Jimmy Wayne's own life shows that what he proposes is a great idea.  The teenage boy that he was at age 15 and 16 was still so messed up and angry that had he been placed in a foster home and then "aged" out at 18, he would have ended up on the streets again.  Because he missed so much school, he had been held back in 6th grade; without adult encouragement and structure, he probably would not have stayed in high school.  Certainly he never would have pursued the steps to advanced education. The Costners (and some great guidance counselors) provided the stability and encouragement.  Little by little, the boy's anger diminished and he was able to be successful at school, make friends, and build a future.  Bea and Russell also saw that Jimmy went to church.  And here is a strange twist to the story.  As messed up as Jimmy's mother was, when she was sober, she went to church and expected the kids to go.  She could not keep her own life straight, but her church going planted a seed in Jimmy.  Throughout his childhood he was often angry at God, but when
Russell said he needed to go to church, Jimmy did not refuse.  And after Russell died, Bea kept providing a home for Jimmy and his life today shows the power of love. I received a copy of this title from BookLook for my honest review.  

Check this website to learn more about Jimmy Wayne, his music, and his current plans.  Also scout around Youtube to hear his music.  Jimmy Wayne wrote the Christmas novel PAPER ANGELS which has been made into a movie.  Even though Christmas is over, I plan on watching that movie as soon as I can get the dvd from a nearby library.  I was given a copy of this book for review purposes; all opinions are mine.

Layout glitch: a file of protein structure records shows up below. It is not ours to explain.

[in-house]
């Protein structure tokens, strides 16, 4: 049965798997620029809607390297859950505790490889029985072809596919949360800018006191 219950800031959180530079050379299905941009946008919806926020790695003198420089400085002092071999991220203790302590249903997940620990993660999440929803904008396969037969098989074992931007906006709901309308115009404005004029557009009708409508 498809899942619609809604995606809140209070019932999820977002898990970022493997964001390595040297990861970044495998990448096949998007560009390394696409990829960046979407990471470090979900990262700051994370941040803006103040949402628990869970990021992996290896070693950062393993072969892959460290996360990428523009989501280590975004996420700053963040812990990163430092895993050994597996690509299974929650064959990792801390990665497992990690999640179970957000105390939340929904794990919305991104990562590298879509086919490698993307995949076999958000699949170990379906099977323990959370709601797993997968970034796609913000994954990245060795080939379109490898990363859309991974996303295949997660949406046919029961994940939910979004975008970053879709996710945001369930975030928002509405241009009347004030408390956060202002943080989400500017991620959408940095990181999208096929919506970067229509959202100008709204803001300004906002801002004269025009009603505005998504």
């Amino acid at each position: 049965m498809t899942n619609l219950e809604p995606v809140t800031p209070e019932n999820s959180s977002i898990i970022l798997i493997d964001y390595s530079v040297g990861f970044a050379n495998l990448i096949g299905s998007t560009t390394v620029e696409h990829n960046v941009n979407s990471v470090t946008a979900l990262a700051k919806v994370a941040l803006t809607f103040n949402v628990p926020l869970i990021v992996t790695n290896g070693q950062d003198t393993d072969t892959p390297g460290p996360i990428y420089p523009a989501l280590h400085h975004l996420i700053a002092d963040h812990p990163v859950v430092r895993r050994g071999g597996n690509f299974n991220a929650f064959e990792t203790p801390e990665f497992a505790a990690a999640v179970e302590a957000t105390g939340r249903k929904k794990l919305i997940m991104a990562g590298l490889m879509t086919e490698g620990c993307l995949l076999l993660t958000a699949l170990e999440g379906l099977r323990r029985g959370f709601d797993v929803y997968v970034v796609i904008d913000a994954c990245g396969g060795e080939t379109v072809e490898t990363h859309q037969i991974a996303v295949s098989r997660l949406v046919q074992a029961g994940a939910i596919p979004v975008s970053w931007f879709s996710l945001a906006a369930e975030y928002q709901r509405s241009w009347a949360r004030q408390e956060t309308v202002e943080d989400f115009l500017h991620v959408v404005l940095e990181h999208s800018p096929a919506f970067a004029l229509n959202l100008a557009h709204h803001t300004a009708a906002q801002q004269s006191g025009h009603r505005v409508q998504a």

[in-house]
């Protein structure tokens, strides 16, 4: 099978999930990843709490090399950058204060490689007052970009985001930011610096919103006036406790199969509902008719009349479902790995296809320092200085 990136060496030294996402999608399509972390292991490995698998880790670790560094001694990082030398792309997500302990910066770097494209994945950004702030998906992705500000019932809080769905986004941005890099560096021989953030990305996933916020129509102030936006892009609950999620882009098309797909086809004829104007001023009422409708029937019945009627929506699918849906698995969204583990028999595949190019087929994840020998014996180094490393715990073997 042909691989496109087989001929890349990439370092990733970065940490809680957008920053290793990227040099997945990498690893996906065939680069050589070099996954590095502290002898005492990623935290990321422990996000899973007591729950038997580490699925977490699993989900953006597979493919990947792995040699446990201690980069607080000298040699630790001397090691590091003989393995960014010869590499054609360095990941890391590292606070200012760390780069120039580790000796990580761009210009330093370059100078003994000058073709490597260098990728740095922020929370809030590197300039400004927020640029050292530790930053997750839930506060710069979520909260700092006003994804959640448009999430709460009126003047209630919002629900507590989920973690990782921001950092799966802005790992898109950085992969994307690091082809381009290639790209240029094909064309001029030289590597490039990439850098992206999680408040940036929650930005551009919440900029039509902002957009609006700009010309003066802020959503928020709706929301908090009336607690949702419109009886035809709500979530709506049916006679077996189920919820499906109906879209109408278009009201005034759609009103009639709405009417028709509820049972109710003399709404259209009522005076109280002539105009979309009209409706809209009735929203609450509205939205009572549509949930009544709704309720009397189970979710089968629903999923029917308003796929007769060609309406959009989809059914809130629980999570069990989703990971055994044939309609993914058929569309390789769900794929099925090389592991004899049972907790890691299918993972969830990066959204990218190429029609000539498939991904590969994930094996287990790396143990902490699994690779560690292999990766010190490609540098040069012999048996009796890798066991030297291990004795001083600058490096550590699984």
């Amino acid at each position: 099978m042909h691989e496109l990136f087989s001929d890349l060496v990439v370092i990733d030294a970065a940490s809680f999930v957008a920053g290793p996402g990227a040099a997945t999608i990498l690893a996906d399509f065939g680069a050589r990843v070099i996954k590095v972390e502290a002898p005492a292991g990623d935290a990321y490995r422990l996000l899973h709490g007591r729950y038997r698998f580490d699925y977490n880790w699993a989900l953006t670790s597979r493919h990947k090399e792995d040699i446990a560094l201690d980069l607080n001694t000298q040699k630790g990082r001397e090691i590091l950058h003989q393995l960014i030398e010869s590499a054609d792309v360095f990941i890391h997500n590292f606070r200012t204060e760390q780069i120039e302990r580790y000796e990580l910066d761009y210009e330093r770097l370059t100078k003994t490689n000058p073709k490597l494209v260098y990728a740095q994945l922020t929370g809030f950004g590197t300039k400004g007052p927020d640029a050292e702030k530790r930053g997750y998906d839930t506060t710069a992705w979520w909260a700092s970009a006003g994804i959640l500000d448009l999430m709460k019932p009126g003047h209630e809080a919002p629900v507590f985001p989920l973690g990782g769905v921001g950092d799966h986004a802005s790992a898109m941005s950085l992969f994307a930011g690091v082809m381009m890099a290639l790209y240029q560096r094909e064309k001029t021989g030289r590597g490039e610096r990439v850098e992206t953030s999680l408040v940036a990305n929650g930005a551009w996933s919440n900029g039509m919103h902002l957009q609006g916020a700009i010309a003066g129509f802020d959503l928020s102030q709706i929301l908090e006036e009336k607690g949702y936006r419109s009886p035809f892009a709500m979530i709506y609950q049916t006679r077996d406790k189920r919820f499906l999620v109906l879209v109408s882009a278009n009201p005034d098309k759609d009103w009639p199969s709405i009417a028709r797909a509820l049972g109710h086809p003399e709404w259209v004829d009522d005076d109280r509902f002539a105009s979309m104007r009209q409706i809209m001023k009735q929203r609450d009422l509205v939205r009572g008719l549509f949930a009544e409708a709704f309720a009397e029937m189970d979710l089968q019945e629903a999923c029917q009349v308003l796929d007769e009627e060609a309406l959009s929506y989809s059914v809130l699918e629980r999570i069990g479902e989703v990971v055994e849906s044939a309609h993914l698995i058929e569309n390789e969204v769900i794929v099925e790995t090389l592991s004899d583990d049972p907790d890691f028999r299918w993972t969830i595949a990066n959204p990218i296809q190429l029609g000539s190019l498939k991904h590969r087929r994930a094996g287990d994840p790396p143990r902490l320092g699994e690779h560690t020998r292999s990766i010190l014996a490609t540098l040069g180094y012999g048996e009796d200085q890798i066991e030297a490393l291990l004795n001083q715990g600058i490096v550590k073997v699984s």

Wednesday, January 20, 2016

Murder, Simply Stitched: An Amish Quilit Shop Mystery by Isabella Alan

Wisconsin has been in winter's deep freeze for the past few days, making it time to work on a quilt project.  And to keep me company while I cut, pin, and sew, a cozy mystery.  My choice was the third book in Isabella Alan's AMISH QUILT SHOP MYSTERY SERIES last summer and enjoyed main character Angela Braddock, her quick wit, and especially her pet Frenchie Bulldog and kitten, that I decided to finish the series.  MURDER, SIMPLY STITCHED actually precedes MURDER, SIMPLY SERVED, the book I listened to last summer.  As with many series, there are those continuing details (such as Angela's budding romance with the sheriff) that make more sense if you read (listen) in order, but I still enjoyed the audio of this book.  Angela has inherited her aunt's quilt shop in Holmes County, Ohio, an aunt who had married an Amish and become Amish years before. Now, having a non-Amish own a "genuine Amish" quilt shop is a problem for some in the tiny community where buggies outnumber the cars except when tourists arrive.  Fearing that business in the upcoming winter may be slim, Angela has decided to sell some of her aunt's quilts at the Rolling Brook Auction. What promises to be a successful business decision is quickly overshadowed when Angela finds one of Rolling Brook's town council members dead near the jelly house at the auction grounds. When Angela's Amish friend and her husband appear to the only suspects, Angela can't focus on the quilt shop until she finds the real killer.  Of course, her snooping puts her at odds with the cute sheriff.